In this context, the Department is exploring how best to tap the expertise of the SAB and relay its advice across the Department and the Public Health Agency.

3. Opening remarks from Frank Plummer, Chief Scientific Officer - Public Health Agency of Canada

Dr. Plummer gave the Board a briefing on the following topics:

  • A review of the National Immunization Strategy is currently taking place to ensure the program remains relevant and is delivered more effectively and efficiently. Dr. Rainer Engelhardt provided further information on this topic.
  • Tuberculosis (TB) - PHAC is continuing work on a guidance document for tuberculosis prevention and control. The document is designed to further reduce the spread of TB in Canada over the longer term. Science and research will continue to play an important role in Canada's TB reduction goal. Activities such as strong laboratory services; public health surveillance; and TB-related research will support this approach. This guidance document is expected to be released in the near future and will offer best practices for all the different players involved in managing TB (F/P/T, municipal governments, academia, and the health sector).
  • Obesity - on November 25, 2011, Ministers of Health endorsed Actions Taken and Future Directions 2011, the first report on Curbing Childhood Obesity: A Federal, Provincial, Territorial Framework for Action to Promote Healthy Weights". A Healthy Weights Summit is planned for February 27, 2012 in Ottawa to build on the "Our Health Our Future" national dialogue and promote multi-sectoral partnerships, healthy eating, active living and supportive environments to curb obesity and promote healthy weights. Following the Summit, work will begin on determining federal objectives and proposed actions to deliver on "Actions Taken and Future Direction 2011".
Status Updates
  • Antimicrobial Resistance (AMR) - at the May 2011 meeting, the Board recommended that HC and PHAC work together to look at the cumulative effects of antibiotic use on the health of Canadians. The Board also noted the need for improved education and awareness (on reducing the need for antimicrobials for physicians and the public), and suggested the Health Portfolio look at best practices in other jurisdictions. An action plan to combat AMR was intended for Board comment in summer 2011; however, given the scope of the issue, the number of players involved, and the policy work required, a plan will likely not be ready until later in 2012. PHAC is developing a coordinated approach to address AMR in Canada and continues to engage with HC and partners on this issue to identify opportunities for coordination and action. Furthermore, engagement continues with partners through the Communicable and Infectious Disease Steering Committee of the Public Health Network, the Council of Chief Medical Officers of Health, and the Canadian Council of Chief Veterinary Officers of Health.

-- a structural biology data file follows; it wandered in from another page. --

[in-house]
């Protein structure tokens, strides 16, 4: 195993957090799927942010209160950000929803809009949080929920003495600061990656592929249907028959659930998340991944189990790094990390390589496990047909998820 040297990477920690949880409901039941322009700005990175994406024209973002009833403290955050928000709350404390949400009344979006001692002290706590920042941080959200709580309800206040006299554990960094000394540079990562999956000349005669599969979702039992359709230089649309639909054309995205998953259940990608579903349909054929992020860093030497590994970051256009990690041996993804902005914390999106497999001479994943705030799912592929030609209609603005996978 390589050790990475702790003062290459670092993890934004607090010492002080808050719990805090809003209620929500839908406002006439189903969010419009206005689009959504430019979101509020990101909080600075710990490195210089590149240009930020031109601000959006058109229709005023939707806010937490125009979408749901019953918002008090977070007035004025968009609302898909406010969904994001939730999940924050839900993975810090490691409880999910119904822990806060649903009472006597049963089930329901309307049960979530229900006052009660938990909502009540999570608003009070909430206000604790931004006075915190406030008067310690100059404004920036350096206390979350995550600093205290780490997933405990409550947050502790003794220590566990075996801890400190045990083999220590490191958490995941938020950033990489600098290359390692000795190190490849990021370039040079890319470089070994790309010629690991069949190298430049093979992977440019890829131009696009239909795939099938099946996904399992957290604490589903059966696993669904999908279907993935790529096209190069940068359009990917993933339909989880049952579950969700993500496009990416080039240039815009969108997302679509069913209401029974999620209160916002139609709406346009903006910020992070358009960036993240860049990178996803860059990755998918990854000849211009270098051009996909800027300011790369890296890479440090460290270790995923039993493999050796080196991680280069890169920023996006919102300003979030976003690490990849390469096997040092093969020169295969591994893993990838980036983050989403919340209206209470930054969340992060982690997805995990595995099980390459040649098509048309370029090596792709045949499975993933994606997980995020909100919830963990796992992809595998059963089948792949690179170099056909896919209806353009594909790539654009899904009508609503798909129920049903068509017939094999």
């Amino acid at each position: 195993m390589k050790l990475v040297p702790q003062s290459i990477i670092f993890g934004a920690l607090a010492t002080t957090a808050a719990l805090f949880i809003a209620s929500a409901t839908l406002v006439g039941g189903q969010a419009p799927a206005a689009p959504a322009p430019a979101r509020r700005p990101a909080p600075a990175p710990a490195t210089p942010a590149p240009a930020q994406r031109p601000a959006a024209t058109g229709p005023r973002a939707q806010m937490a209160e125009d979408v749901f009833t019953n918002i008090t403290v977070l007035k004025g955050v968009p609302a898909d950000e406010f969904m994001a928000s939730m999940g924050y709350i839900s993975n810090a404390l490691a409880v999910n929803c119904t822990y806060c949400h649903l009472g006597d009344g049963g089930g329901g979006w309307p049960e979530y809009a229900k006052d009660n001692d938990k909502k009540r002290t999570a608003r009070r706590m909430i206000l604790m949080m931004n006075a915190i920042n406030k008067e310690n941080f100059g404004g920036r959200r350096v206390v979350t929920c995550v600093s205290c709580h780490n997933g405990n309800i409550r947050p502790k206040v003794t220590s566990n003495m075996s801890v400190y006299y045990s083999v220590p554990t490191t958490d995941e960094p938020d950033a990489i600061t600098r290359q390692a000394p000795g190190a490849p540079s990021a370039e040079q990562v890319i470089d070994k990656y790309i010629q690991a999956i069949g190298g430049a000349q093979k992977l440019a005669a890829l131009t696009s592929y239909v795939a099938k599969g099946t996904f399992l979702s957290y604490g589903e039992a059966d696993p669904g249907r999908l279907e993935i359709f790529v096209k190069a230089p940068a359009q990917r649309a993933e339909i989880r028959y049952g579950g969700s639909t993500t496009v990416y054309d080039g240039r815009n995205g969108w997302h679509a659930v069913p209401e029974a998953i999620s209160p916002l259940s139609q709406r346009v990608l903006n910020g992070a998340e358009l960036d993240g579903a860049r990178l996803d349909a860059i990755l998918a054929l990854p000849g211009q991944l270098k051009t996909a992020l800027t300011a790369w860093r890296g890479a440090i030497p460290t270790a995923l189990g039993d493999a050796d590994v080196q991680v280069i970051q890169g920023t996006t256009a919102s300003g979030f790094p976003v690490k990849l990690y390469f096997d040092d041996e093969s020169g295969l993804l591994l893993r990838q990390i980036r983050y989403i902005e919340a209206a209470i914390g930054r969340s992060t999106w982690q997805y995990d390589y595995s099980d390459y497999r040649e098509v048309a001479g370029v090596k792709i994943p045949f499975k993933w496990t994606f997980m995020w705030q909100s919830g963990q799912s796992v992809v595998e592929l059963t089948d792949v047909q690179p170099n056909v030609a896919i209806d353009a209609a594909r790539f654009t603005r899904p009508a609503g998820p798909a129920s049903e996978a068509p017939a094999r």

• PHAC Science and Research Strategic Plan - a number of outcomes have been generated through the science and research strategic plan process to date: An extensive Agency-wide consultation has been completed and a consultation report is ready to be published; the Agency has also developed a vision, guiding principles, and goals and objectives for the management of its science and research activities. As a result of the federal government's efforts at deficit reduction, the plan was repositioned as a Science and Research Excellence Framework.
  • Some of the upcoming science and research activities that will advance the Framework's goals and objectives are:
    • Development of science and research priorities
    • Inventory of current science and research work
    • How to better engage and work with CIHR
    • Knowledge Translation Strategy

4. Synthetic Biology: Issues and Options Analysis

Synthetic Biology is an area of growing interest and research intensity that seeks to design and construct novel biological systems not found in nature. Socially responsible scientific innovation plays a critical role in Canada's economic development and social well-being; however, the Government of Canada needs to develop a balanced approach to supporting the development of synthetic biology while mitigating the risks associated with its use. The Public Health Agency of Canada has initiated discussions about synthetic biology (given its mandate to enforce the Human Pathogens and Toxins Act) with other Federal Departments. An options paper has been drafted to identify key issues and provide a preliminary outline of options for moving forward. SAB's input was sought on the key issues and the proposed work plan.

Discussion

The Board would like to have this item brought back to the table in the future. The SAB recommended that a clear definition is needed for "synthetic biology" to clearly differentiate it from activities such as site-specific mutagenesis; it was not apparent how this project was looking at activities different from "normal" genetic modification.

Summary Advice